The Indian Analyst
 

South Indian Inscriptions

 

 

Volume - III

Contents

Preface

Introduction

Part - I

Inscription at Ukkal

Melpadi

Karuvur

Manimangalam

Tiruvallam

Part - II

Kulottunga-Chola I

Vikrama Chola

Virarajendra I

Kulottunga-Chola III

Part - III

Aditya I

Parantaka I

Gandaraditya

Parantaka II

Uttama-Chola

Parthivendravarman

Aditya II Karikala

Part - IV

copper-plate Tirukkalar

Tiruchchengodu

Other South-Indian Inscriptions 

Volume 1

Volume 2

Volume 3

Vol. 4 - 8

Volume 9

Volume 10

Volume 11

Volume 12

Volume 13

Volume 14

Volume 15

Volume 16

Volume 17

Volume 18

Volume 19

Volume 20

Volume 22
Part 1

Volume 22
Part 2

Volume 23

Volume 24

Volume 26

Volume 27

Tiruvarur

Darasuram

Konerirajapuram

Tanjavur

Annual Reports 1935-1944

Annual Reports 1945- 1947

Corpus Inscriptionum Indicarum Volume 2, Part 2

Corpus Inscriptionum Indicarum Volume 7, Part 3

Kalachuri-Chedi Era Part 1

Kalachuri-Chedi Era Part 2

Epigraphica Indica

Epigraphia Indica Volume 3

Epigraphia
Indica Volume 4

Epigraphia Indica Volume 6

Epigraphia Indica Volume 7

Epigraphia Indica Volume 8

Epigraphia Indica Volume 27

Epigraphia Indica Volume 29

Epigraphia Indica Volume 30

Epigraphia Indica Volume 31

Epigraphia Indica Volume 32

Paramaras Volume 7, Part 2

Śilāhāras Volume 6, Part 2

Vākāṭakas Volume 5

Early Gupta Inscriptions

Archaeological Links

Archaeological-Survey of India

Pudukkottai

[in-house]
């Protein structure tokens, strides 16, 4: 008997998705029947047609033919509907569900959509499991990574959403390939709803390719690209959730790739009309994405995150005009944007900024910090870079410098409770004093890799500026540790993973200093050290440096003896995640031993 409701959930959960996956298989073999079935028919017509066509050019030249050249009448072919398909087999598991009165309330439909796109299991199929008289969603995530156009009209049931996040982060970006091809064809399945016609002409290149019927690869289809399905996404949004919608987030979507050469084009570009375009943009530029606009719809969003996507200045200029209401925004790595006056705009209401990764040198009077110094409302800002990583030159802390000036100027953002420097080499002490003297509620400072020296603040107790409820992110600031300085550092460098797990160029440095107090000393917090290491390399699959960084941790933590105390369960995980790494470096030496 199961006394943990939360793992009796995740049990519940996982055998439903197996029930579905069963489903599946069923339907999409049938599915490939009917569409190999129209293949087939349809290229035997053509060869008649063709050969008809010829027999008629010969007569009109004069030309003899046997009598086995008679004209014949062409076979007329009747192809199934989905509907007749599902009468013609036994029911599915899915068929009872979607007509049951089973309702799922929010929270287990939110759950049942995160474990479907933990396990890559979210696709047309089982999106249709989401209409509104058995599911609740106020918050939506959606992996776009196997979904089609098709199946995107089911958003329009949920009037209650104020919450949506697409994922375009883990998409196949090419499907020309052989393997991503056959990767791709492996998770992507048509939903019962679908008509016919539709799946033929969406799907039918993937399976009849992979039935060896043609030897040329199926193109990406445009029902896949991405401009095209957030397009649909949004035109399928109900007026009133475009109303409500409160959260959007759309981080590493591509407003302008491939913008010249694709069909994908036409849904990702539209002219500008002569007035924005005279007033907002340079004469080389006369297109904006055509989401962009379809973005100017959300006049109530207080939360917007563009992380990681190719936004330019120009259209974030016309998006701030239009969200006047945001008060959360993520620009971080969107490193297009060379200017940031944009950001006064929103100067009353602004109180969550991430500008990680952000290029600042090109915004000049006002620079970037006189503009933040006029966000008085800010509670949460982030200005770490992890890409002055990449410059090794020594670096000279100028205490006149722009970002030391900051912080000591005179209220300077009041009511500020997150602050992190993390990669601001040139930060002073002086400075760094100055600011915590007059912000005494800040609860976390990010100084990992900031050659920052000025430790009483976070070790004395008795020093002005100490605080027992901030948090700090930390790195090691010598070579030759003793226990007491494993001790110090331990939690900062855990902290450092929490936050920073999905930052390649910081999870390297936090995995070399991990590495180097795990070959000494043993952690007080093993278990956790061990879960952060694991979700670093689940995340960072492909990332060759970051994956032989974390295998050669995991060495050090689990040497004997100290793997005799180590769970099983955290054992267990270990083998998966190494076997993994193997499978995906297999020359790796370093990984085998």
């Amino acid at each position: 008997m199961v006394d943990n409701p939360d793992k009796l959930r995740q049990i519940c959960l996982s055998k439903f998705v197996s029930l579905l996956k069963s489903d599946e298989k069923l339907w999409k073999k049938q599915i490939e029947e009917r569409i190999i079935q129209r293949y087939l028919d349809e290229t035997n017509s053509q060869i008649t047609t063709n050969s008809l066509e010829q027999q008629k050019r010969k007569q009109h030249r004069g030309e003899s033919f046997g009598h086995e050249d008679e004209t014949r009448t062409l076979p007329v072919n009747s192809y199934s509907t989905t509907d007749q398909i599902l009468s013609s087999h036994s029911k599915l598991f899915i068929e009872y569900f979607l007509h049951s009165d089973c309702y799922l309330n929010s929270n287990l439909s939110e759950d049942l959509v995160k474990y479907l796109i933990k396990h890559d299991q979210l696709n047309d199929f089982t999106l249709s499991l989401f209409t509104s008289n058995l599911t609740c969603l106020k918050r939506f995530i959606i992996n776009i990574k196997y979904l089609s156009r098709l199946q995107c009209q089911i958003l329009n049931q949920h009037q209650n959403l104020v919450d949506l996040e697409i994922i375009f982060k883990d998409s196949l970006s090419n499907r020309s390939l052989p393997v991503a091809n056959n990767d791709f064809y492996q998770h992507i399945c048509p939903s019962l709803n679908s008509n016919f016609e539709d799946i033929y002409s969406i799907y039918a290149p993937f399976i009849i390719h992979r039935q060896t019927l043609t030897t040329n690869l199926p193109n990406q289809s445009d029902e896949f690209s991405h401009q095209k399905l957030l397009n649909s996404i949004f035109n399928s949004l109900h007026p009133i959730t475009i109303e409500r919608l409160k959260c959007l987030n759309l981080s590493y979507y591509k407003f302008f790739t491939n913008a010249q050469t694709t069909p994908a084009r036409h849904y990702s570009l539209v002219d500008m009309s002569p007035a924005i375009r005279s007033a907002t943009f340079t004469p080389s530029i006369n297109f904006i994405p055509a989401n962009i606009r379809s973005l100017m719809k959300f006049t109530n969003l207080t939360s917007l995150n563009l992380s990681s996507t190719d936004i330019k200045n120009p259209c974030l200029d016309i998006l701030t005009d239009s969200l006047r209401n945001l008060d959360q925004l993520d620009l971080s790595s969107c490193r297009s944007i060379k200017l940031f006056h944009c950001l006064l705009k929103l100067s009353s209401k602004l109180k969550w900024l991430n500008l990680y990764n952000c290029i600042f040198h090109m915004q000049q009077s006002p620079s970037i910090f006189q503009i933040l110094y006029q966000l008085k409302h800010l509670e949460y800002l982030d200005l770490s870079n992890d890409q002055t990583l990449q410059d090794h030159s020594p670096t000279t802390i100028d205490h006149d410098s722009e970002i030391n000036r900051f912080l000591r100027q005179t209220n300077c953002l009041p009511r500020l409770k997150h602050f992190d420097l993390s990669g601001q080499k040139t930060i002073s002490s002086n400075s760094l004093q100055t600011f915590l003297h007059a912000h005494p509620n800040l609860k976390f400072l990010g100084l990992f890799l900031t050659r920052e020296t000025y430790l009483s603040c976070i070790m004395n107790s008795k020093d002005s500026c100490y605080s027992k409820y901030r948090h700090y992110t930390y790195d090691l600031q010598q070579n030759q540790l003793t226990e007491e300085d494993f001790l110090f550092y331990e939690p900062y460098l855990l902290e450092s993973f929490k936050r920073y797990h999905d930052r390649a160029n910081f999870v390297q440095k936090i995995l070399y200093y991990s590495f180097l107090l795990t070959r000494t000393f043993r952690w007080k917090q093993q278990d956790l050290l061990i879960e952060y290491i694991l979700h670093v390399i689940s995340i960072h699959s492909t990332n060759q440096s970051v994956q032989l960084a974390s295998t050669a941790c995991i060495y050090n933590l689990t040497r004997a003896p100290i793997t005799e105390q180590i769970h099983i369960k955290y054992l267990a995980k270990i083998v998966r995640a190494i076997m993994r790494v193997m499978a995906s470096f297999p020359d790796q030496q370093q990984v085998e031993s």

XIV.- Inscriptions of Parakesarivarman Uttama-Chola

No. 142 Manikanthesvara temples at Tirumullaivayil

No. 123 to 125 Madhuvanesvara, Mahalingasvamin, Varaha-Perumal temples

No. 126 to 127 Chandrasekhara & Ghritasthanesvara temples

No. 128 Madras Museum plates of Uttama-Chola

No. 129 to 133 Nagesvarasvamin, Umambesvara, Adimulesvara temples

No. 134 to 137 Virattanesvara, Ujjivanathasvamin, Nagesvarasvamin temples

No. 138 to 141 Mahalingasvamin, Vatatirthanatha, Nedungalanatha temples

No. 143 to 147 Adhipurisvara, Apatsahayesvara, Umamahesvara temples

No. 148 to 150 Sivayoganathasvamin, Siddhanathasvamin temples

No. 151 Umamahesvarasvamin temple at Konerirajapuram

No. 151-A  On the east and north walls of the same shrine

No. 142.- ON THE NORTH WALL OF THE CENTRAL SHRINE IN THE MANIKANTHESVARA TEMPLE AT TIRUMALPURAM[1]

This inscription is dated in the 14th year and the 216th day[2] of Ko-non-inmaikondan[3] while he was staying in his golden palace (pon-maligai) at Kachchippedu.  In his introduction to South-Indian Inscriptions, Volume II, Part V, the late Mr. Venkayya surmised that pon-maligai[4] in the word pon-maligai-tunjinadeva must dnote the dancing hall of the god Nataraja at Chidambaram which is said to have been covered with gold both by Parantaka I. and by an early Pallava sovereign[5].  The reference in this inscription to the golden palace at Kachchippedu seems, however, to indicate that the term pon-maligai should refer to the palace and not to the golden hall of the Chidambaram temple.  It is more appropriate that the death of Sundara-Chola called Ponmaligai-tunjinadeva should have happened in a palace instead of a temple.

The record is of much historical interest.  It refers first to a grant of revenue in paddy and in gold, made in the 21st and 22nd years of a Chola king entitled Tonddaimanarrur-tunjinadeva, to the temple at Tirumalperu.  The grant, was not entered in the revenue registers, evidently by a mistake, and was therefore rectified in the 4th year of Parakesarivarman, ‘who took Madirai and Ilam.’  A fresh grant was also made to the temple in the 36th year of this same king.  This latter grant being misappropriated by the assembly of Puduppakkam which was entrusted with the management of the gift, a complaint was lodged before the king, here referred to as Ko-non-inmai-kondan, in the 14th year of his reign.  The offending members were fined for the mistake committed and orders were issued that the defaulting members of the assembly should in future conduct the trust honestly.